The Civil Aviation Authority has recently recorded an increase in the number of reported incidents in which the protection zones of airports have been violated by flying drones and aircraft have been hit by laser beams. In one case, a collision between a helicopter and a drone was even reported. The situation is alarming and the Civil Aviation Authority considers it necessary to comment on this situation.
Threatening the safety of manned aircraft by approaching a drone and attacking with a laser can be considered as a similar type of threat. Although they appear to be different, there are certain features common to both types. Both drones and lasers are devices using relatively new technologies and their regulation is only just beginning. They are available to the general public who are often unaware of the potential dangers. Both are also capable of causing damage from a distance, whether carelessly or intentionally.
Especially this last aspect is crucial. Threats to safety by drones and lasers, if we do not consider only the material side, are always only one-sided threat for the people on board of the aircraft. Both, the drone pilot and the laser beam shiner (the person shining a laser beam) pointing at the aircraft are missing nature risk perception that exists for the crew and the passengers of the aircraft. The feel of safety is also supported by the idea that no one can see me and I am far enough to be catched.
What could be caused by the drone or the laser beam? What are the steps of hazard identification?
It needs to be realised, that aircraft is high-speed vehicle that is affected by its movement and to which all physical laws are applicable. Aircraft are also not and never will be designed to withstand a collision with any object. There will always be a limit beyond which a damage or an air accident cannot be prevented. In addition, air flows around the aircraft in the form of a not visible flow, which can cause suction and subsequent collision between the aircraft and the drone. Considering the size and speed, this can happen even at a relatively large distance of the drone from the aircraft. Damage to cabin windows, aircraft structure or engine operation during a collision can then result in injury or even loss of life.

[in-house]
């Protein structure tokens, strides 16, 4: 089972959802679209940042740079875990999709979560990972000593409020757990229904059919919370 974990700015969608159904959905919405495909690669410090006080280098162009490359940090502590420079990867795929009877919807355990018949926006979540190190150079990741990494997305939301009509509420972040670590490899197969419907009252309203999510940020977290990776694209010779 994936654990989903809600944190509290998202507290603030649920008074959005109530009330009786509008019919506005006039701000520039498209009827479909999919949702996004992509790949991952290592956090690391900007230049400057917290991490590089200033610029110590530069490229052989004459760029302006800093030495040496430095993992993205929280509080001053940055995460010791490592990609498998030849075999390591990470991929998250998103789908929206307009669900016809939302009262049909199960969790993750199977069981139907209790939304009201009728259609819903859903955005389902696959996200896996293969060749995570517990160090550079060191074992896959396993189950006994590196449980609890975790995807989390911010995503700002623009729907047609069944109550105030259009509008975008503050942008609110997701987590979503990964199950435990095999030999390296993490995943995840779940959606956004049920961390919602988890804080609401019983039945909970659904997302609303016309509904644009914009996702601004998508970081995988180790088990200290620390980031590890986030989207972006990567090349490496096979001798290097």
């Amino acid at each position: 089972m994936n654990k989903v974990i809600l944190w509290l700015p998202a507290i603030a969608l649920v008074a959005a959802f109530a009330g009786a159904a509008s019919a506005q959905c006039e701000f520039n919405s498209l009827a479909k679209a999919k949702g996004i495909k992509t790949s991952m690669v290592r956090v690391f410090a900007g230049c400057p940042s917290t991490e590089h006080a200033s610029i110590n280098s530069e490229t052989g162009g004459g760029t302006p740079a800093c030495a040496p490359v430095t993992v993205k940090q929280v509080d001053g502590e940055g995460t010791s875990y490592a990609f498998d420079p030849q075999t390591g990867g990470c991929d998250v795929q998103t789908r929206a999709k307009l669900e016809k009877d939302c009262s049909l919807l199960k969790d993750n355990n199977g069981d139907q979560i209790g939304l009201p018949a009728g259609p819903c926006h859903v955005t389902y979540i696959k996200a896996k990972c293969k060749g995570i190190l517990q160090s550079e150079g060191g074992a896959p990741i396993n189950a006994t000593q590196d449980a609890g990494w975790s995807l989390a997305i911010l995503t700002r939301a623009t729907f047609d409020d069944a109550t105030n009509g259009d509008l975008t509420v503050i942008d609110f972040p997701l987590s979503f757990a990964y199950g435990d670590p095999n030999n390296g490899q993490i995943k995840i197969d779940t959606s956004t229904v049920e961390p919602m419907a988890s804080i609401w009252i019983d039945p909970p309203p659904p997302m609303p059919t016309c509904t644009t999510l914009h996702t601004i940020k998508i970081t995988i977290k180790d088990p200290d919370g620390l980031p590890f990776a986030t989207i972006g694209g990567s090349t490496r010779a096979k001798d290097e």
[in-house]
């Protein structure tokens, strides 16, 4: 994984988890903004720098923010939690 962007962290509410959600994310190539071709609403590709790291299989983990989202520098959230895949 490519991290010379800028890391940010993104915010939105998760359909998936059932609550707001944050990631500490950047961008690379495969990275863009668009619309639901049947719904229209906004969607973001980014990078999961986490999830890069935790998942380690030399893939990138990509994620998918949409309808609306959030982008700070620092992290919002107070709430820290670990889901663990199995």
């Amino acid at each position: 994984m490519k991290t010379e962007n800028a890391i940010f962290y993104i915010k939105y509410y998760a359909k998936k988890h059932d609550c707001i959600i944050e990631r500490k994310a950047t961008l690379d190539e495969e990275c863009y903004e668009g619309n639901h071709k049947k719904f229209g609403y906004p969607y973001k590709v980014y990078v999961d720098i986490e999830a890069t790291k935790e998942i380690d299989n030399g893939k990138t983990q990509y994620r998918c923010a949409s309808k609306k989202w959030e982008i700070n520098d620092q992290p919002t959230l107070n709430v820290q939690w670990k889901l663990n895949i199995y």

When the aircraft is hit by a laser beam, it is not initially physically damaged. However, the cockpit becomes illuminated multiple times and pilot’s vision could be disoriented or completely disabled. The act that someone might consider as a game or a joke, could blind the crew member for tens of seconds. During that time the aircraft continues to move and cannot be stopped. Affecting the behavior of the pilot can lead to a collision with the ground or another aircraft and again can result in injury or loss of life. Certain power of the laser could even cause permanent damage of the crew or passengers vision.
It needs to be realized, that if anyone disturbs the safety of the aircraft and the people on board, he becomes an aggressor. These actions could be considered as an attack and could also be classified as a crime. It is not possible to rely on false feeling of safety that I was far away and no one could see me. Airport operators and armed forces are already able to monitor the operation of drones and laser radiation. Thanks to this ability, they are able to locate the perpetrator of the attack and send an patrol or even a police helicopter to him or her. Therefore, there is no longer possible to look for impunity in anonymity.
Drones or laser are obviously not a threat. The threat is the behavior of drone pilots and laser beam shiner. In case of unintentional misconduct or a rare violation of the regulations, the matter could be resolved by a warning or a regular fine. If the intent was proved and a significant safety threat occured, a penalty of up to 5 million crowns could be imposed. Particularly serious acts, that meets the characteristics established by law, could even be dealt with as a criminal offense. Not much can be done to make aircraft immune to drones or lasers. The area where we can – and must – change something is the awareness of the personal responsibility of the person who uses these devices.
We are therefore appealing to the public to help us spread this awareness.